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Sir Richard De La Bere
and the Battle of Crécy 

Richard was the second son of Sir John De la Bere, a wealthy Welsh landowner, and his wife Agnes, the daughter of Sir Payne Turberville. He may have either been born at his parents home of Weobley Castle on the Gower Peninsula or at Stretford in Herefordshire, around 1320. Little is known of his early life, but he no doubt grew up in the shadow of is elder brother, John, and was lucky to have escaped a life in the church.

At a relatively early age his parents found him an eminently suitable wife. Young Lady Sybil was the only daughter of William De Kynardsley, and thus the sole heiress to her childless brother’s considerable estates centred on Kynardsley (now Kinnersley) Castle in Herefordshire. Richard and Sybil inherited in 1340, and immediately set about obtaining a license to hold a market and a fair in the village. The marriage enabled Richard to live in comfort for the rest of his life, and thus released his father from any further obligation to provide him with lands.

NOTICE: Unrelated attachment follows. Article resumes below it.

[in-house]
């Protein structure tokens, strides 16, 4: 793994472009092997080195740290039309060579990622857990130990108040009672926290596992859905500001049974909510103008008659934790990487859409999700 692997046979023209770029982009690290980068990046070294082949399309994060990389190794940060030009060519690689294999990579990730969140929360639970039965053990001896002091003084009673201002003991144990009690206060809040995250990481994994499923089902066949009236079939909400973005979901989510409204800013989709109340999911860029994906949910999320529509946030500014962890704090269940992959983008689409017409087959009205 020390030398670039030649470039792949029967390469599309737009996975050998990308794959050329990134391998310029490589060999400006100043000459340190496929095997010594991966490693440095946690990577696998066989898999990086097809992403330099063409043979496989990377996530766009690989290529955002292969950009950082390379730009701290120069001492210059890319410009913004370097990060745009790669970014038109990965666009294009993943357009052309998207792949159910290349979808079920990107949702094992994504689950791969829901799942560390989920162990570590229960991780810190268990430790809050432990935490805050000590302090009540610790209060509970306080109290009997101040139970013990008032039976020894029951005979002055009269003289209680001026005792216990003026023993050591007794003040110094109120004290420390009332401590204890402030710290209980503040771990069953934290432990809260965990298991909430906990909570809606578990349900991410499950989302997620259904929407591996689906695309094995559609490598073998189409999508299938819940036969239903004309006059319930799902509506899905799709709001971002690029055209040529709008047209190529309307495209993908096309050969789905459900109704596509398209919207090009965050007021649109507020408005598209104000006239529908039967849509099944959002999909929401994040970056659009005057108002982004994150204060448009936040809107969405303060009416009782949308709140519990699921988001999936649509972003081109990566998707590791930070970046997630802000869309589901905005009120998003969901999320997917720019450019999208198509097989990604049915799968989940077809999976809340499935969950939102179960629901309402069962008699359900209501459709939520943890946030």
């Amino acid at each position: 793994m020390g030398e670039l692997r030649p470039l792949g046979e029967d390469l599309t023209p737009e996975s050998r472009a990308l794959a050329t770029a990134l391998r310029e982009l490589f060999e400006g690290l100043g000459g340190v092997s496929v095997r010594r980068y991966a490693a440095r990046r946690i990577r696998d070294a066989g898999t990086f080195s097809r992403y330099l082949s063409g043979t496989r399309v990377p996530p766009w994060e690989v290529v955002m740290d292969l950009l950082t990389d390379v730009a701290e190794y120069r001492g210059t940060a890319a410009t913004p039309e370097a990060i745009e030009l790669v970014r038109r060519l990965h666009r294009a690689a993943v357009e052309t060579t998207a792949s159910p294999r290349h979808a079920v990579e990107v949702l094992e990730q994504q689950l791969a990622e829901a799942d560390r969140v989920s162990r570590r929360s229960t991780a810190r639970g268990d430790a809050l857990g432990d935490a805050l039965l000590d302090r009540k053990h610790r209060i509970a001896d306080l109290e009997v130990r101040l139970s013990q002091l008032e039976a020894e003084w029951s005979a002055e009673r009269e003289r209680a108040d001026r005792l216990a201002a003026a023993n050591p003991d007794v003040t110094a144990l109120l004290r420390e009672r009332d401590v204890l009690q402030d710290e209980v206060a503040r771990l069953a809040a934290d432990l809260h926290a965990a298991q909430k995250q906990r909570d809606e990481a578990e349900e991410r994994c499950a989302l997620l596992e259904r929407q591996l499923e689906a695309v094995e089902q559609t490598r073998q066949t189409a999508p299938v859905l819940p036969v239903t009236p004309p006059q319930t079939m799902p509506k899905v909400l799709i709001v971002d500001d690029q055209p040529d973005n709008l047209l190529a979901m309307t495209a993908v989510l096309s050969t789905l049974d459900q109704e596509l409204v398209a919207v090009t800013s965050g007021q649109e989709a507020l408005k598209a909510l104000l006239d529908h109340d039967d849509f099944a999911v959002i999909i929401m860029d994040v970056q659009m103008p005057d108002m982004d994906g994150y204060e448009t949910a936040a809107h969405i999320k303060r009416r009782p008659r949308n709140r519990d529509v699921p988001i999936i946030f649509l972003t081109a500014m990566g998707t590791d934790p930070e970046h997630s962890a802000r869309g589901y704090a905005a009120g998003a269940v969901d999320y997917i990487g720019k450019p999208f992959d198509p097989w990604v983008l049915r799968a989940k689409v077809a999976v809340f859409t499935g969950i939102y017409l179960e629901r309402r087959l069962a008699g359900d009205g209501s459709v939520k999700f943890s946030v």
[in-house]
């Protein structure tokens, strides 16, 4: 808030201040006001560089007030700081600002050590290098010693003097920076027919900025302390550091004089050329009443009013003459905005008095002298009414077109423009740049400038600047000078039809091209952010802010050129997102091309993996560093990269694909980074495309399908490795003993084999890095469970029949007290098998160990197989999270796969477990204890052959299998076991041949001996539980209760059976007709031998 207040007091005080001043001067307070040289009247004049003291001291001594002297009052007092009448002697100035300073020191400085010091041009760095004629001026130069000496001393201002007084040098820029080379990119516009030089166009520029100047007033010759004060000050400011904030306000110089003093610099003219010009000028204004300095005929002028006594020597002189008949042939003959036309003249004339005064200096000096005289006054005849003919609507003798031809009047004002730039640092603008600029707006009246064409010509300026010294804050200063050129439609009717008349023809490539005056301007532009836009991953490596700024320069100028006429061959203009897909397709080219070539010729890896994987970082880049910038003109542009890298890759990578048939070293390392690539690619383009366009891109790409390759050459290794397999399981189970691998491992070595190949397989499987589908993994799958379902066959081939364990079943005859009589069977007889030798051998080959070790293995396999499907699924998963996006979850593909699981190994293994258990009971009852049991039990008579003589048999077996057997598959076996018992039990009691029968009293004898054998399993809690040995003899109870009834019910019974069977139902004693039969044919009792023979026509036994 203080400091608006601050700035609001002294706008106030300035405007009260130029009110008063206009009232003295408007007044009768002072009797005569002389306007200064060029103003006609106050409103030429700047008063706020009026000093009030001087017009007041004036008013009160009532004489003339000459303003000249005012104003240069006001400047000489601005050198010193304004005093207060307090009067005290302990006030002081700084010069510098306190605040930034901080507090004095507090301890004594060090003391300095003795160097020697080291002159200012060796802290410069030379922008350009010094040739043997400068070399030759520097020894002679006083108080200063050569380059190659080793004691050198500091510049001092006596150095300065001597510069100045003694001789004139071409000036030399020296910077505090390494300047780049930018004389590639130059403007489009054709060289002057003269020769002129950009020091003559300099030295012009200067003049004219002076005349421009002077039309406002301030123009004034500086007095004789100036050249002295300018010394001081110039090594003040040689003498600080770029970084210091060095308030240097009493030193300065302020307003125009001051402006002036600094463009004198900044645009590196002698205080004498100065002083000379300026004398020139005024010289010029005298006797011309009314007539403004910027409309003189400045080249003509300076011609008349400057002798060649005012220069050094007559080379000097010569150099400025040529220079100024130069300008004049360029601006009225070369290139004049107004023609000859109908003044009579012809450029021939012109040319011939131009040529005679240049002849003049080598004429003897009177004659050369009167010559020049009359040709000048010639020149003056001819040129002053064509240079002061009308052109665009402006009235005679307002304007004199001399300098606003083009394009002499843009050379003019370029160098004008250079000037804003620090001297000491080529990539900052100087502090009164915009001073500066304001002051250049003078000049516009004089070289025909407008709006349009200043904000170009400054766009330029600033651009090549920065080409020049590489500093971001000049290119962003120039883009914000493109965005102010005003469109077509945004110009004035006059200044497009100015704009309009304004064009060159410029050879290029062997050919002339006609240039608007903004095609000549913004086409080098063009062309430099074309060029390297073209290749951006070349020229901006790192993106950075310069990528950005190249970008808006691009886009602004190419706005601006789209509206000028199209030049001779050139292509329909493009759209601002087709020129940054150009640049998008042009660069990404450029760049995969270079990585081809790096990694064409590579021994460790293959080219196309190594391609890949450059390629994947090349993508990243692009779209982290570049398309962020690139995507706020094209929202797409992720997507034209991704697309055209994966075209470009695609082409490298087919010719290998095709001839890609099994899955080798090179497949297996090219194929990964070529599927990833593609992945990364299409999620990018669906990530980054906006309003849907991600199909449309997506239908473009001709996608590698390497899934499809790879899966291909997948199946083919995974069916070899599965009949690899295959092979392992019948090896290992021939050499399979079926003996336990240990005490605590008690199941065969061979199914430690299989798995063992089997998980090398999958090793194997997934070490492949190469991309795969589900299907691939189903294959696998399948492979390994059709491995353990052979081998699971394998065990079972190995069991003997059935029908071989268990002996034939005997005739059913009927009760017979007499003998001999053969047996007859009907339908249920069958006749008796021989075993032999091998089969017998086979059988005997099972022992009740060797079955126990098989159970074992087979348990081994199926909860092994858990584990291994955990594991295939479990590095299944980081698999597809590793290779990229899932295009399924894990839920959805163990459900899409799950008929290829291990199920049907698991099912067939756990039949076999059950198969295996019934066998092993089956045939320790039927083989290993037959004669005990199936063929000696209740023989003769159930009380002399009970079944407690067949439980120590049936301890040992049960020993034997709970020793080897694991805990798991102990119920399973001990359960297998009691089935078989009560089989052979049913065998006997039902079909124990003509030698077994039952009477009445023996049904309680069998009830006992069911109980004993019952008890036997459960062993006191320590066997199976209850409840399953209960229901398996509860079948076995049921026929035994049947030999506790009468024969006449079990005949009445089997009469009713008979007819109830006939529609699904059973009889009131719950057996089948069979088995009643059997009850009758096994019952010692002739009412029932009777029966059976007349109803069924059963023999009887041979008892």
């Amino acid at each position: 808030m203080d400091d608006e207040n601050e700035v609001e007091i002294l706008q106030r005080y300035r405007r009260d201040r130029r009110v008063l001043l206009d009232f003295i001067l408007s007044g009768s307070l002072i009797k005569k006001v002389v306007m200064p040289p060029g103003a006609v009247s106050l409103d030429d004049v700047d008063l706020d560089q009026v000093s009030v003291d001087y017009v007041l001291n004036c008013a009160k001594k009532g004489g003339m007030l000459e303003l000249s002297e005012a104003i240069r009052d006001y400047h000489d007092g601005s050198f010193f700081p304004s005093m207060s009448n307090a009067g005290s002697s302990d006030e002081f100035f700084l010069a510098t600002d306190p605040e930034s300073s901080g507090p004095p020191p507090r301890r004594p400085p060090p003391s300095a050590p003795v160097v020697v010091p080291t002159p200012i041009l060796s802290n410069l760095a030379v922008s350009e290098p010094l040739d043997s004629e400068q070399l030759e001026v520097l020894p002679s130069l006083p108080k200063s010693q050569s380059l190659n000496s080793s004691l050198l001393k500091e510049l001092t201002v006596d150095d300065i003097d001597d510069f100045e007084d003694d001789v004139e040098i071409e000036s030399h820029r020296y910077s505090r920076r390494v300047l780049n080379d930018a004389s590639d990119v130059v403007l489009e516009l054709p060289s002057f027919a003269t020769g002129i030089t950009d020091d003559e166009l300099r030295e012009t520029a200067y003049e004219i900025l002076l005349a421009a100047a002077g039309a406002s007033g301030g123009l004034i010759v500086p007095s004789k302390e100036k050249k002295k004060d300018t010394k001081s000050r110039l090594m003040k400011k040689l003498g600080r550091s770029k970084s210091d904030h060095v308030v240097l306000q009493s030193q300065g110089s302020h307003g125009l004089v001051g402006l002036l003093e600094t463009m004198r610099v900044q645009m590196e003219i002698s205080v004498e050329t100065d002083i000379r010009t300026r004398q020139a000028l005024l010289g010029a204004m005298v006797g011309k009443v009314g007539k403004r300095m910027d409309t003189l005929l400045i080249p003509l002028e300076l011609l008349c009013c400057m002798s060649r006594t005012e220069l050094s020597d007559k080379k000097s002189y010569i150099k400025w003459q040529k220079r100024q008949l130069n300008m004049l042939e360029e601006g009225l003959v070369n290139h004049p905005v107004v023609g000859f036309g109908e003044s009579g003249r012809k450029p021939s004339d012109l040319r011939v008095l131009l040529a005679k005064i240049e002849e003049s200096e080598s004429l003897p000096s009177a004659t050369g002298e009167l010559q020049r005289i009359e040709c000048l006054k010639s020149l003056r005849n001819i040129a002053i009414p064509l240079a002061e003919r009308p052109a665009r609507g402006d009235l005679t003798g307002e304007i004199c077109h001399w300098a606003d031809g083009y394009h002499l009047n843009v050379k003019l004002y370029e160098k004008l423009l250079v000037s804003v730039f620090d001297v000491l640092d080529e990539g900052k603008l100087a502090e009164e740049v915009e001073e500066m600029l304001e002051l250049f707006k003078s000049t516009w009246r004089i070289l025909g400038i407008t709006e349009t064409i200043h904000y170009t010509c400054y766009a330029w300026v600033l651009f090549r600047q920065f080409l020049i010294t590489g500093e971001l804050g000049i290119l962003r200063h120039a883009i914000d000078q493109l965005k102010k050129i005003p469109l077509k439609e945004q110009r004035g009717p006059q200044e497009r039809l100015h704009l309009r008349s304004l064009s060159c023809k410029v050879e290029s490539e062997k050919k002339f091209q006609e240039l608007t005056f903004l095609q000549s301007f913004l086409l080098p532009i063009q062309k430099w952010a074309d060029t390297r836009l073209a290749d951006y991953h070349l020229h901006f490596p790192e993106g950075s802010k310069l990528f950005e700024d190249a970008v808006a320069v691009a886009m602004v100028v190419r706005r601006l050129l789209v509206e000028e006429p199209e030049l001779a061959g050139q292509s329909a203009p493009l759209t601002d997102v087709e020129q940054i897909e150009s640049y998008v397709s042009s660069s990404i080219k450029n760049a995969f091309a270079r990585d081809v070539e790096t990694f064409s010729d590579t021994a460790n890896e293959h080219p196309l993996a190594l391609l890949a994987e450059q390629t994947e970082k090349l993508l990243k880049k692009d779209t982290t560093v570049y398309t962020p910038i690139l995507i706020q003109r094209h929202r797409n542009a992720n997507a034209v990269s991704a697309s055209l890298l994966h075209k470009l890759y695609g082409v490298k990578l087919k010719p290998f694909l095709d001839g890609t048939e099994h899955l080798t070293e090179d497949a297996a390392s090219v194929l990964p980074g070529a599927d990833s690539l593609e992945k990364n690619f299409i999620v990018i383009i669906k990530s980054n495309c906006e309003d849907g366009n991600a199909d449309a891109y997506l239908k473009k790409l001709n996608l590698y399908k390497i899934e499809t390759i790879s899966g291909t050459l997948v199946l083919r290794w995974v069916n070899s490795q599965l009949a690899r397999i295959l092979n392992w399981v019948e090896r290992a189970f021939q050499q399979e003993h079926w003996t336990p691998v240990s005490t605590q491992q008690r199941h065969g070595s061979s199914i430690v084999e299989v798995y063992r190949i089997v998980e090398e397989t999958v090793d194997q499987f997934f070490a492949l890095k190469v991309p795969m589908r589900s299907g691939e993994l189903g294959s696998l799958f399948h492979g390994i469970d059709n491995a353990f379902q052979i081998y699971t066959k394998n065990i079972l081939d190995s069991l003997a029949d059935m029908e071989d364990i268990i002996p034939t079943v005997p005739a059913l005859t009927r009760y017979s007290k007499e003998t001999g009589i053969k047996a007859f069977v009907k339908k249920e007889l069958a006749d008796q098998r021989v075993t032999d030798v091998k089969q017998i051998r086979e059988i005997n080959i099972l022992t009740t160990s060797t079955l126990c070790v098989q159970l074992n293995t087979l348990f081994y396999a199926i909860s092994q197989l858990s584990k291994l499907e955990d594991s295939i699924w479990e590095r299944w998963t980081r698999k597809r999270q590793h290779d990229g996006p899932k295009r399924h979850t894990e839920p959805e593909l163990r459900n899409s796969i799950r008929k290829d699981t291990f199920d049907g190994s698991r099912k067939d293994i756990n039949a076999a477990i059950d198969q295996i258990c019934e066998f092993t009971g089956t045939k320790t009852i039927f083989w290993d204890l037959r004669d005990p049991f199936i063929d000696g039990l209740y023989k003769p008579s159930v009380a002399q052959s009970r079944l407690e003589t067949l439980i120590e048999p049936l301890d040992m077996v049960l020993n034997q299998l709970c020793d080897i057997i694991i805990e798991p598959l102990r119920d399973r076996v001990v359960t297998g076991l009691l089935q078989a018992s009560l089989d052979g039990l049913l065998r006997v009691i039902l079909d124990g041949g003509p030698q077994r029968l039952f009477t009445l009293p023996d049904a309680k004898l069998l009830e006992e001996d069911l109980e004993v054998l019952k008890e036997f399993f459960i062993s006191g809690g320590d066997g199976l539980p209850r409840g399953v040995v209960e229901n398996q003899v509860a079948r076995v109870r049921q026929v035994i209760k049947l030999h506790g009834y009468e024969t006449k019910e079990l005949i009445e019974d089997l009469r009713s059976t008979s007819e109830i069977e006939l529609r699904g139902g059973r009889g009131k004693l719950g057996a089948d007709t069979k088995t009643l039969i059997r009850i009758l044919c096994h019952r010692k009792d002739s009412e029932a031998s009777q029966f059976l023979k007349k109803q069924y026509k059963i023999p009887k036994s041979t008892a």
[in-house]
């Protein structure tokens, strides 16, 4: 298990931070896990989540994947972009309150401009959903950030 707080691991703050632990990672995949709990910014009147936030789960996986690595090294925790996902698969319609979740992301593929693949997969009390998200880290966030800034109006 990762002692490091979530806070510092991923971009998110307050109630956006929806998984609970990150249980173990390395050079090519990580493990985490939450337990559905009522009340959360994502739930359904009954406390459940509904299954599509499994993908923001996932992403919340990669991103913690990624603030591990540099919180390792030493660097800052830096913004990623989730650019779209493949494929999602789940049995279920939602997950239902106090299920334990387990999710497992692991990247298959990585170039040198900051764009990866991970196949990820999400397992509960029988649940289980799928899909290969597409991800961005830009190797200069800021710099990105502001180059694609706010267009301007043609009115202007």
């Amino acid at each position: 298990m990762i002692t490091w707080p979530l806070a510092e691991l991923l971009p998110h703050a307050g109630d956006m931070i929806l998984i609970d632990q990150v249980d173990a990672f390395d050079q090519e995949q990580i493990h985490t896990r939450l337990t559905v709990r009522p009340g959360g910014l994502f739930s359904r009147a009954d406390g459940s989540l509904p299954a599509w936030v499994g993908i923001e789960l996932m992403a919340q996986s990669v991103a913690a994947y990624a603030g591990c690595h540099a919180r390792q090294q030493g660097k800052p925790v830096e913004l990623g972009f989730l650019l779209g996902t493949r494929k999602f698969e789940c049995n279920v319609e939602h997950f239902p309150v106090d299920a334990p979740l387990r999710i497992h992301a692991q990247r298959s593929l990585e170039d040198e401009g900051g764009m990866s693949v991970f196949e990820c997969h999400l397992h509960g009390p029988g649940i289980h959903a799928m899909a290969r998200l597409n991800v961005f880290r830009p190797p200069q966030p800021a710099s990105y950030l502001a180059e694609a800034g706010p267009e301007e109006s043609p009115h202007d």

It is unknown how or when Richard first met the Black Prince. He had many influential relatives, particularly in his mother’s family, and one can easily imagine him being presented at court by one cousin or another. However, it should also be remembered that his elder brother, at least, seems to have owned land in Wallingford (Berkshire) where the castle was one of the Prince's major residences. As Prince of Wales, it would be not unnatural for the Black Prince to take an interest in a fellow from his own principality.